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Now let’s take a look at their L2TP VPN.  For this portion we will review the optional Windows application that provides some convenient features for users.  At this point we’ll also mention that the L2TP portion of the iVPN.net service is not as robust as their OpenVPN offering.  This is to be expected, especially since the Multihop from iVPN.net is only available on OpenVPN.

The L2TP connection window is where you supply the basic user/password information.

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Once  you are connected you can view the status of your connection.

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You can also view the details of the connection and ensure that the L2TP connection is encrypted.  iVPN.net uses IPSec with 128bit AES on all L2TP VPN connections.

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The Properties screen VPN tab contains a drop down box allowing you to choose from the L2TP servers available on iVPN.net.  iVPN.net currently offers L2TP servers in France, Netherlands, UK, and USA.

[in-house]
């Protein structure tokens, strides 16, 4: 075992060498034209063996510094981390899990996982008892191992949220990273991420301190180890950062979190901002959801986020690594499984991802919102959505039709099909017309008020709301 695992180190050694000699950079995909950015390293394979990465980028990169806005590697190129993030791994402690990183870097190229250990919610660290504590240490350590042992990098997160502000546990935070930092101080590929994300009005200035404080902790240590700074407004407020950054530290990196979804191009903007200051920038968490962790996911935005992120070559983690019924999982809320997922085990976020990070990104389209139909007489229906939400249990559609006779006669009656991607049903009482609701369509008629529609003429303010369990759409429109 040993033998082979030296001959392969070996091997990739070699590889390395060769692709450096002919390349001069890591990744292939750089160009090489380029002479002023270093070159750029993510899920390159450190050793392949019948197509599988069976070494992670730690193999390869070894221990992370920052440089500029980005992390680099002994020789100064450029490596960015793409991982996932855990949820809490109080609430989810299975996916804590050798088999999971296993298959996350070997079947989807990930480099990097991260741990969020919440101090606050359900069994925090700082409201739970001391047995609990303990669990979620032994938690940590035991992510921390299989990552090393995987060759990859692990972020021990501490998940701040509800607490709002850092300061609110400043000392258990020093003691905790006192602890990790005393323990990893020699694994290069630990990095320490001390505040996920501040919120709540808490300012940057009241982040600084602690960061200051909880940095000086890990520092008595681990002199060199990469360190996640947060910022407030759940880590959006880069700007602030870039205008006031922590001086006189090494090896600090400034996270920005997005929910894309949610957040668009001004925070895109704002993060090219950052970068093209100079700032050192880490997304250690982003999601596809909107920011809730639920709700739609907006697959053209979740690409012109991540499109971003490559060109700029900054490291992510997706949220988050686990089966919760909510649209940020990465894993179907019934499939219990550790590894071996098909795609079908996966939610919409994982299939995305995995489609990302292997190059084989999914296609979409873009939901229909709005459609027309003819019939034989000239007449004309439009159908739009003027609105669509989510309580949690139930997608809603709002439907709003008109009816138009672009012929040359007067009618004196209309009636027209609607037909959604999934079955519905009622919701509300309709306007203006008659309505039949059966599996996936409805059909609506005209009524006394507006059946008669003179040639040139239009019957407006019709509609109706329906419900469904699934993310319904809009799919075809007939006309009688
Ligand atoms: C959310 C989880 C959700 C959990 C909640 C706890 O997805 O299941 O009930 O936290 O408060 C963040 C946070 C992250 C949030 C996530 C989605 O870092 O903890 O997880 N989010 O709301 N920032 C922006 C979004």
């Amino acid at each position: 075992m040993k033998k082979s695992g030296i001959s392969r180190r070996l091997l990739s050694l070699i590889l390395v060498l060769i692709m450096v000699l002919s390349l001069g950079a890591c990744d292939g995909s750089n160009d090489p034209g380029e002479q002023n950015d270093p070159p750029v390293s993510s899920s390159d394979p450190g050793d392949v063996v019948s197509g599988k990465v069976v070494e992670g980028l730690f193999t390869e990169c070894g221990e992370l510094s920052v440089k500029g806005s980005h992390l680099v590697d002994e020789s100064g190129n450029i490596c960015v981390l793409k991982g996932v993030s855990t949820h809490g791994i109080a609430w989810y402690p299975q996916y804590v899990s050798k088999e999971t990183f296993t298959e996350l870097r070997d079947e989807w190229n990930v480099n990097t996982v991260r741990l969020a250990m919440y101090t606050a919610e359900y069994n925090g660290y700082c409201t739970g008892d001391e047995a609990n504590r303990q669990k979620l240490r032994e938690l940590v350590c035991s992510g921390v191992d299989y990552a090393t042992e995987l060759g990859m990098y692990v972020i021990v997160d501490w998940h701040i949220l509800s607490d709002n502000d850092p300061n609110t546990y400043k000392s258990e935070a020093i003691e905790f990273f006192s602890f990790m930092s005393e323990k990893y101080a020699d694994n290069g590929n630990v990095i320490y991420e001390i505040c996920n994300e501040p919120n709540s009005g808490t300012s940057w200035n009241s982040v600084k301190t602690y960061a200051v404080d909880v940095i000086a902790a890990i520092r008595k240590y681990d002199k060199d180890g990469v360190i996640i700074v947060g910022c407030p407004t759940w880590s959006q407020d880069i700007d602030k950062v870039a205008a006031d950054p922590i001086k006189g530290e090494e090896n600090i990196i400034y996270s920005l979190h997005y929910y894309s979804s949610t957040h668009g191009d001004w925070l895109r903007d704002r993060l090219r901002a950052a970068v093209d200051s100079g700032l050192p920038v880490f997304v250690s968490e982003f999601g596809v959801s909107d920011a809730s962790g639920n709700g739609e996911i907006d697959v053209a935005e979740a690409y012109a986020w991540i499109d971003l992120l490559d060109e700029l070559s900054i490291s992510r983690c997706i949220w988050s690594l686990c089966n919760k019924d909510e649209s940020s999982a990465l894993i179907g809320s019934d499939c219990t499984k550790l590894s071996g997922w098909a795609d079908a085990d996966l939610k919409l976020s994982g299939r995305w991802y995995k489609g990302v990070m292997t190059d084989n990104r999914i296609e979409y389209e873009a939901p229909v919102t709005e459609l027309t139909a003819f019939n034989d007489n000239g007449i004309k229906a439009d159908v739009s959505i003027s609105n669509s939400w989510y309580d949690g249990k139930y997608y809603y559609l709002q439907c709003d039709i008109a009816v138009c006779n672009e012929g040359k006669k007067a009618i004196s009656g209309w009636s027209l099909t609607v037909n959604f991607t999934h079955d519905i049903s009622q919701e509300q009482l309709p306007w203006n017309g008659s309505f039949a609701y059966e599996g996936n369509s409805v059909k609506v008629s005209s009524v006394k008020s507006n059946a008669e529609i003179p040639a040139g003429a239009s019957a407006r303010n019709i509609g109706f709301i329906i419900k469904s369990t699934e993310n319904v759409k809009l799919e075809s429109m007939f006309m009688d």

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The Options screen contains the logging feature.

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A Sharing tab is also available, should you choose to make the host a computer connected to iVPN.net “internet sharing enabled”.  This means other computers on your home network will connect through the host, and therefore through iVPN.net L2TP, for internet access.

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The first option for Sharing is to select the physical connection for the host computer.  For most individuals this will be a LAN connection.  On some computers with multiple LAN ports, there will be multiple LAN connections listed.

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The second option for Sharing is to select which services should be enabled.  This of the services in terms of what you would like to do and share (e.g. mail, remote desktop FTP, etc.)